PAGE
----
The Champlain Towers South collapse in Surfside, Fla., could be a spark to ignite wholesale revisions to the state’s building codes similar to the effect of Hurricane Andrew.
It could take months to determine the cause of the deadly collapse, but consensus is growing that the tragedy will prompt action on what are some of the strictest building codes in the country. The disaster’s aftermath, some experts say, could be reminiscent of what happened after Hurricane Andrew, a category-5 cyclone that struck South Florida on Aug. 24, 1992, destroying more than 25,000 homes.
Florida’s building code was revamped following Andrew to construct more robust structures resistant to strong winds. The Surfside collapse could well lead to provisions that address sea level rise and growing hydrostatic pressure on structures. One option might be mandates for the use of corrosion-resistant rebars made of glass fiber reinforced polymers.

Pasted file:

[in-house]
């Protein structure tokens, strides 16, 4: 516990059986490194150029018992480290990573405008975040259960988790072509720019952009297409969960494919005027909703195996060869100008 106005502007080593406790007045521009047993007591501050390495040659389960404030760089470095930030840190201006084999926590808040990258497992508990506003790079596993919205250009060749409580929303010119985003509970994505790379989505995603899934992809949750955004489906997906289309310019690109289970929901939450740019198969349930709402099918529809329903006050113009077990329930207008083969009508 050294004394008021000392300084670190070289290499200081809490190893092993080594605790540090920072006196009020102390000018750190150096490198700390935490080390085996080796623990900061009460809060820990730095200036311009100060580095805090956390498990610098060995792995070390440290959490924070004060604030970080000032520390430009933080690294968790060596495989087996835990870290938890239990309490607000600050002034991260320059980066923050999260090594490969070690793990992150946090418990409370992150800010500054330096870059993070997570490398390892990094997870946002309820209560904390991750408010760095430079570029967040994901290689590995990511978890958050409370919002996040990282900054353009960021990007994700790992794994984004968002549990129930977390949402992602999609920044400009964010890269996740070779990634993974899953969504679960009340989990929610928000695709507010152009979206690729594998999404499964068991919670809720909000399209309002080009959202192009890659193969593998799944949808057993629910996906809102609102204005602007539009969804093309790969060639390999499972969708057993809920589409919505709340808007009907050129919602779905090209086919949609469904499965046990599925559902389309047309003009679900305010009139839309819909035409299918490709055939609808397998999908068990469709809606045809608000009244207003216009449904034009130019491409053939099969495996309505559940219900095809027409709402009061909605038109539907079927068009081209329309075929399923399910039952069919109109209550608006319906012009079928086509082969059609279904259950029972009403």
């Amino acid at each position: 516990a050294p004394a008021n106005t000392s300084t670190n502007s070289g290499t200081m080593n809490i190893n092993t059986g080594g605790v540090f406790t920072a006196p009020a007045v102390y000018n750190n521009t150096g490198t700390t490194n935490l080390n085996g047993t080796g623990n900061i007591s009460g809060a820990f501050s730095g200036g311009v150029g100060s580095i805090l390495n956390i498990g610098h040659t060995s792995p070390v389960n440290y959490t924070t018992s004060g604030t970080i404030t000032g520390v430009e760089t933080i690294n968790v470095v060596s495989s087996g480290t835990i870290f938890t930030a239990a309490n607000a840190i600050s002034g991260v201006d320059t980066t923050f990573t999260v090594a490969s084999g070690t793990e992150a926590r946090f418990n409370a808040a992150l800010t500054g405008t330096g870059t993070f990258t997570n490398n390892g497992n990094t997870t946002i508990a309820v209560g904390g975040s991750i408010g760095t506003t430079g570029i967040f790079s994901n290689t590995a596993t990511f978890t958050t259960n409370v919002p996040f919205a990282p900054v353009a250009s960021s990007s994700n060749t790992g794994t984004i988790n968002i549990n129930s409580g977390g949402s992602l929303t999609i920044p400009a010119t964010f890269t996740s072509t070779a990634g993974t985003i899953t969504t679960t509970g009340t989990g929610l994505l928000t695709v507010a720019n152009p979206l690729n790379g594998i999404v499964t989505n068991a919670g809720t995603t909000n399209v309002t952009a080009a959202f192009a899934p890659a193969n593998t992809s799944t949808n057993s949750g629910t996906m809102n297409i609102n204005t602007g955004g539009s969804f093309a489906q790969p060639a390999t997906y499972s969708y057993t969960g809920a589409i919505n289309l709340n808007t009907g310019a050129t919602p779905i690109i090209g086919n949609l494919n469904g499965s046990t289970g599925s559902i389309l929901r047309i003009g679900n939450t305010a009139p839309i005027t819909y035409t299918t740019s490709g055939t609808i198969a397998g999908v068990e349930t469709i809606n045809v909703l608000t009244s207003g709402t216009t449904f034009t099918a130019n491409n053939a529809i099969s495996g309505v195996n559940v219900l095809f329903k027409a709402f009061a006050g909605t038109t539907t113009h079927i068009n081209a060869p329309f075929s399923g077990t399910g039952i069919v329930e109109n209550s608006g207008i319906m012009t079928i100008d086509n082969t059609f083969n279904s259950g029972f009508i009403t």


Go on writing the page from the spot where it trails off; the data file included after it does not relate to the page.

A new code might also have to contend with saltwater intrusion into the aquifer system that could render septic tanks and wells less viable. It might also have to address fair weather ‘King Tide’ flooding events.